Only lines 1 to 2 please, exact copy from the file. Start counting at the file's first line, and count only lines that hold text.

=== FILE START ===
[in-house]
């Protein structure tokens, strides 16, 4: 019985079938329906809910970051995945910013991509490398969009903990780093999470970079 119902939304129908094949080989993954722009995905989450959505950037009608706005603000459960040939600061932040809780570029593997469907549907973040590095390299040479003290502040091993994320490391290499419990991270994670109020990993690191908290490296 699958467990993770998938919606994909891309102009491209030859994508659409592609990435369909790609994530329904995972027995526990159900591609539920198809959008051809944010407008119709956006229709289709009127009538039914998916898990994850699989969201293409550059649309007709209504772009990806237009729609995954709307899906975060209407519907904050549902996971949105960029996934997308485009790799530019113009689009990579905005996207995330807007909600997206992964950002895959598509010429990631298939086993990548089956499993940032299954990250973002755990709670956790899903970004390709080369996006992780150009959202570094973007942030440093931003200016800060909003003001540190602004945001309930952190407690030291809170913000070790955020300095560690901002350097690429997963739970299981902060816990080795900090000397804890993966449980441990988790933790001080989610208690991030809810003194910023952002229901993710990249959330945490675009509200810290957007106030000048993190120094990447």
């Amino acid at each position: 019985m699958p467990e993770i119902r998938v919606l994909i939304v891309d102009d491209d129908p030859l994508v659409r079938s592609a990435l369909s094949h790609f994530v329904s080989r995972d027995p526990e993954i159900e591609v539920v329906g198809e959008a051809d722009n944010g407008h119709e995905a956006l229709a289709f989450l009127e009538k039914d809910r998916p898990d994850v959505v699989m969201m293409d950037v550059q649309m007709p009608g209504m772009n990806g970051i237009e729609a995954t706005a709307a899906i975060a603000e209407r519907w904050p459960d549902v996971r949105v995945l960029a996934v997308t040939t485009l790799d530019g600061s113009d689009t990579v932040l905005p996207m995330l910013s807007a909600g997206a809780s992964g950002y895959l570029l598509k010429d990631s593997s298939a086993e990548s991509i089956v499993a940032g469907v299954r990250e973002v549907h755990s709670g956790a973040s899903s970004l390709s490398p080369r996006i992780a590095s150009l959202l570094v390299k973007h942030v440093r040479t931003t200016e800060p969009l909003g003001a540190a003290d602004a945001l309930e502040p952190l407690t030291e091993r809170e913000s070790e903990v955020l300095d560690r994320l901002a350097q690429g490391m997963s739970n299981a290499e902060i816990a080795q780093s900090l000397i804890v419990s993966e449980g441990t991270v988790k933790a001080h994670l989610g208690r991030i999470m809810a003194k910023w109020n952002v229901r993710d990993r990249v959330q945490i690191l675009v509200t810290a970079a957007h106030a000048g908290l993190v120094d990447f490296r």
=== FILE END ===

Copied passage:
[in-house]
């Protein structure tokens, strides 16, 4: 019985079938329906809910970051995945910013991509490398969009903990780093999470970079 119902939304129908094949080989993954722009995905989450959505950037009608706005603000459960040939600061932040809780570029593997469907549907973040590095390299040479003290502040091993994320490391290499419990991270994670109020990993690191908290490296 699958467990993770998938919606994909891309102009491209030859994508659409592609990435369909790609994530329904995972027995526990159900591609539920198809959008051809944010407008119709956006229709289709009127009538039914998916898990994850699989969201293409550059649309007709209504772009990806237009729609995954709307899906975060209407519907904050549902996971949105960029996934997308485009790799530019113009689009990579905005996207995330807007909600997206992964950002895959598509010429990631298939086993990548089956499993940032299954990250973002755990709670956790899903970004390709080369996006992780150009959202570094973007942030440093931003200016800060909003003001540190602004945001309930952190407690030291809170913000070790955020300095560690901002350097690429997963739970299981902060816990080795900090000397804890993966449980441990988790933790001080989610208690991030809810003194910023952002229901993710990249959330945490675009509200810290957007106030000048993190120094990447």